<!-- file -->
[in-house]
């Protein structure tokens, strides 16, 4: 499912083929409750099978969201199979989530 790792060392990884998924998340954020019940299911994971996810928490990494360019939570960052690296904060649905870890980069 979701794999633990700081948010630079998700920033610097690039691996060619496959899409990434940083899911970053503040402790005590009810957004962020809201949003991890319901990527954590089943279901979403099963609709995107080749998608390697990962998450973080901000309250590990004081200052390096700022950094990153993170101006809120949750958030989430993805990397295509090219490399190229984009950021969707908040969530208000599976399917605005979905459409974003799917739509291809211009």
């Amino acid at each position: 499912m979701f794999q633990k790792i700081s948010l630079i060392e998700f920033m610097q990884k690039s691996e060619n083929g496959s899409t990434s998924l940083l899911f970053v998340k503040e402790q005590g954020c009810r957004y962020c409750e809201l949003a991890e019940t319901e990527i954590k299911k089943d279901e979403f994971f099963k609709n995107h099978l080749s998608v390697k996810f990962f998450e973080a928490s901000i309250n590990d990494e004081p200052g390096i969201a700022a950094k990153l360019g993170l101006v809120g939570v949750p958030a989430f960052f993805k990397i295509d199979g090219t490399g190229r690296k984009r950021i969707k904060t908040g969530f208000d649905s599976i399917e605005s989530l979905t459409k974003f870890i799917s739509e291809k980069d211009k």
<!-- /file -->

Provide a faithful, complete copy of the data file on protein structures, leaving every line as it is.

[in-house]
């Protein structure tokens, strides 16, 4: 499912083929409750099978969201199979989530 790792060392990884998924998340954020019940299911994971996810928490990494360019939570960052690296904060649905870890980069 979701794999633990700081948010630079998700920033610097690039691996060619496959899409990434940083899911970053503040402790005590009810957004962020809201949003991890319901990527954590089943279901979403099963609709995107080749998608390697990962998450973080901000309250590990004081200052390096700022950094990153993170101006809120949750958030989430993805990397295509090219490399190229984009950021969707908040969530208000599976399917605005979905459409974003799917739509291809211009």
């Amino acid at each position: 499912m979701f794999q633990k790792i700081s948010l630079i060392e998700f920033m610097q990884k690039s691996e060619n083929g496959s899409t990434s998924l940083l899911f970053v998340k503040e402790q005590g954020c009810r957004y962020c409750e809201l949003a991890e019940t319901e990527i954590k299911k089943d279901e979403f994971f099963k609709n995107h099978l080749s998608v390697k996810f990962f998450e973080a928490s901000i309250n590990d990494e004081p200052g390096i969201a700022a950094k990153l360019g993170l101006v809120g939570v949750p958030a989430f960052f993805k990397i295509d199979g090219t490399g190229r690296k984009r950021i969707k904060t908040g969530f208000d649905s599976i399917e605005s989530l979905t459409k974003f870890i799917s739509e291809k980069d211009k």